Letter 4

Coming from the rather moderate temperature of Indiana, walking out of the Las Vegas airport into a scorching 109-degree heat was quite a different scene – not only in terms of weather, but also in terms of the city and the people. Vegas instantly felt like the antithesis of small-town Warsaw with flashing lights, mountains to my left and right, and casinos everywhere I turned. I’ve only been to Las Vegas once before, but I was too young to remember. I was born here, but my parents moved to North Carolina when I was just 2 years old, which is one of the reasons I wanted to visit the city.

My time in Vegas was action-packed. Not only did I get to explore the city and learn about its Supreme Court of Nevadahistory, I had the opportunity to talk to some incredible people while I was there. I started off my first morning by going to the Nevada Supreme Court. I had the honor of interviewing the chief Supreme Court judge, Justice Michael Douglas. He has been on the Supreme Court since 2004, and his term will end in 2019. He is one of the most insightful and articulate people I have ever talked to, and what stuck out to me was how thoughtful he was with his answers to my questions. I asked him about difficult decisions he had to make in the past, ones that might lie in an ethical gray-area. He told me he has to make extremely tough decisions every day, like death penalty cases where a person’s life is at stake, and that there are times when he struggles with the fact that the law is ultimately the code by which he has to abide, not his own values. He mentioned that occasionally there are things he does as a judge that he doesn’t necessarily agree with but has to do being bound by the Constitution. Additionally, there are times when he and his fellow justices don’t come to a consensus and can get into disagreements. Regarding this issue, he said, “Every decision is personal, but it can’t be personal where you want to fight about it afterwards. You can’t be so distraught about the last decision that it affects your next decisions, where it affects the next person’s life or liberty.” Justice Douglas made many more thought-provoking comments, which I will be including in my short documentary film.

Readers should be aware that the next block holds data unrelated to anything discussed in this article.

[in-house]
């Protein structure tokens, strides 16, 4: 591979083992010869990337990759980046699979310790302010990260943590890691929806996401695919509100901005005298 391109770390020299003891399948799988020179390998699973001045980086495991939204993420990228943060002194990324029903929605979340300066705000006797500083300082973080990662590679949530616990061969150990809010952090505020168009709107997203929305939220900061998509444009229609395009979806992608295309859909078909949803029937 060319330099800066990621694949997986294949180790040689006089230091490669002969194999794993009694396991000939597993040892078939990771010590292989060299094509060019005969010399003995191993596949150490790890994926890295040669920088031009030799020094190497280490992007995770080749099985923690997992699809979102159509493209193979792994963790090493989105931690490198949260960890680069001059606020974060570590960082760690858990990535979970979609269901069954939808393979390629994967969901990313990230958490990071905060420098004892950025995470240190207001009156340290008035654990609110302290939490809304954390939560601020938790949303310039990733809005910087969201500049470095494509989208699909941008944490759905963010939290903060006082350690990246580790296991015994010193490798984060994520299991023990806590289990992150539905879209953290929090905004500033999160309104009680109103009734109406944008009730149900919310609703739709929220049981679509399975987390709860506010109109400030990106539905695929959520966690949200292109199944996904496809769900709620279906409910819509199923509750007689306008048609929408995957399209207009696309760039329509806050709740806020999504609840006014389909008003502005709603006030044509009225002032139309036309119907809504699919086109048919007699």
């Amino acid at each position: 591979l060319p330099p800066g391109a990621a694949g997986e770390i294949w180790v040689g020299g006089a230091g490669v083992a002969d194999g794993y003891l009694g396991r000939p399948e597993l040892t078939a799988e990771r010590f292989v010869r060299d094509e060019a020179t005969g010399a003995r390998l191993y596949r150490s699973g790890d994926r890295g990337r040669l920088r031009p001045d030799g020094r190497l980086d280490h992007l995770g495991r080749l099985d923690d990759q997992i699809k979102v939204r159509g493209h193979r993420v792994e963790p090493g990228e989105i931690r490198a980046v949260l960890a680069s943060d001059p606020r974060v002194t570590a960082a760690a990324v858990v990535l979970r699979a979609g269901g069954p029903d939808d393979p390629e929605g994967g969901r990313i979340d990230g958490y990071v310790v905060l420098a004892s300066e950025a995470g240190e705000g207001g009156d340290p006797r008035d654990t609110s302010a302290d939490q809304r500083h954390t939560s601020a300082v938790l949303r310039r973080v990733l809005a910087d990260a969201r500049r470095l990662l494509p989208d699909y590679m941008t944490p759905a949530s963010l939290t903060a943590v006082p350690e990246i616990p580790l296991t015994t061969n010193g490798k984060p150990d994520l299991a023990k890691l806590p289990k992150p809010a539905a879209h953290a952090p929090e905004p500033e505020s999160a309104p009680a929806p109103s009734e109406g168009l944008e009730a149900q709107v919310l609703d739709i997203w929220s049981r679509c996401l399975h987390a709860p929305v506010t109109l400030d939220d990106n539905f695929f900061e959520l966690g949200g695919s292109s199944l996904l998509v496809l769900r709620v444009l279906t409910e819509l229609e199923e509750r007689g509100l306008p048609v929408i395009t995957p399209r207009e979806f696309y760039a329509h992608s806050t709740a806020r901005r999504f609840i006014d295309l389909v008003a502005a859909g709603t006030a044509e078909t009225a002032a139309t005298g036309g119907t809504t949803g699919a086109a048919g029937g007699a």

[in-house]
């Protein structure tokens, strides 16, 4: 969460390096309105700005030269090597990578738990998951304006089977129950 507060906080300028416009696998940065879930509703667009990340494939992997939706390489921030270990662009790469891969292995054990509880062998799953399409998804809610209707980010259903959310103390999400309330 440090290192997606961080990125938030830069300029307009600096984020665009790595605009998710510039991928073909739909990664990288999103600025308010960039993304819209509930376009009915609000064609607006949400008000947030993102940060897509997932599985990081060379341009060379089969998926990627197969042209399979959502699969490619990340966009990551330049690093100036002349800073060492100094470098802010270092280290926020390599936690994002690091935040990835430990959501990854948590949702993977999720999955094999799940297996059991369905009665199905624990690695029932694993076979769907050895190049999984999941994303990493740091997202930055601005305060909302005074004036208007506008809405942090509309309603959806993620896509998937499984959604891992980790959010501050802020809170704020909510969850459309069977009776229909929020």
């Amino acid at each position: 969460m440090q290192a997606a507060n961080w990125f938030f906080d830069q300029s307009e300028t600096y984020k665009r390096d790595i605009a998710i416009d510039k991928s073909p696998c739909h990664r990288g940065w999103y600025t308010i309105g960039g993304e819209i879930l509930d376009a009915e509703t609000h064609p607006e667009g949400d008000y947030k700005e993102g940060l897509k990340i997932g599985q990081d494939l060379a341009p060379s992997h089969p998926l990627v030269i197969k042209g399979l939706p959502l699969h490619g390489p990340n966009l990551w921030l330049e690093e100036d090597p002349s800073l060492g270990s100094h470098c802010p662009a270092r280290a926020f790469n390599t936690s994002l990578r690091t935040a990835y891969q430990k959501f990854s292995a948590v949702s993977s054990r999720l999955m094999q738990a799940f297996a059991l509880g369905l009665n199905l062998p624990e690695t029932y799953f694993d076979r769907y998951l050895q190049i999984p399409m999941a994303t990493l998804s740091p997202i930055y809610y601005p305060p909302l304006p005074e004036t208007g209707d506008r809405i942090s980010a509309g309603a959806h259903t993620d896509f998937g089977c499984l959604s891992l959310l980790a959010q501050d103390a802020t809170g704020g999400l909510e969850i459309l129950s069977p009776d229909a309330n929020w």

Next, I talked with Judge Jerome Tao, who was appointed to the Nevada Court of Appeals in 2014 but served as a District Court judge prior to that. I wanted to interview a couple judges because their part of their responsibility is to be nonpartisan, so I was curious to see their perspectives on the very partisan political climate of 2018. Especially because Nevada judges run for election, I wanted to know what challenges Judge Tao faced in separating the personal from the political. “It is not my job to represent the voters of the state; it’s sometimes my job to make them very unhappy because that is what my job requires,” he told me. When asking him about party bias and how divisive US politics seems, he told me that one of the good things about the court system is that it’s like a last realm of civility, where people come making honest arguments on merits and not personal attacks like we see in everyday life. Something interesting he brought up was the issue of contextualizing a case. Is it ethical to punish a person who shoplifted from a large store, even though what he stole was diapers and food for his baby, in the same way as a person who wasn’t struggling to support a family? This was a difficult case Judge Tao was responsible for, and he said that he gave the person probation, a sentence that would be considered mild for the crime.

The next day I interviewed Nevada State Senate member Tick Segerblom. Unlike the two previous judges I talked to who, for obvious reasons, did not talk about their personal political beliefs, Senator Segerblom was very vocal about his, and unlike the others, he was very short and to the point with his answers to my questions. He is a fourth generation Nevada representative, so most of his political opinions were influenced by his family. He is an extremely liberal person, even calling himself a Communist, and he led the effort to legalize marijuana in Nevada. When asking him about the challenges he faces as a politician in such a divisive political era, he said, “people who are elected are much more polarized, to the point where nowadays they are too scared to reach across the aisle.” He noted many times when his political differences with others inhibited progress from being made legislatively and times where in the interest of gaining power, people have made decisions that benefit themselves and not the people they represent. These things make it hard to be true to one’s core beliefs and values. And from a personal perspective, he told me political bias is something that affects him every day, to the point where many times he doesn’t want to interact with republicans at all because of what they believe. However, he mentioned that there are times when he makes an effort to look past those biases, saying “You’ll go to parties and people will be there with different philosophies, and the key is to figure out where they’re coming from before you start saying ‘[expletive] Trump.’”

I spent much more time in Las Vegas, where I talked to more people including Nevada Assemblyman Elliot Anderson and his wife Suzanne Bierman, who works in healthcare policy. Their interviews were also very insightful and will be included in my end-of-summer film. My next stop on my trip will be Dallas, Texas!

Nick Turecky is a T’21 Undergraduate and a 2018 Kenan Summer Research Fellow 

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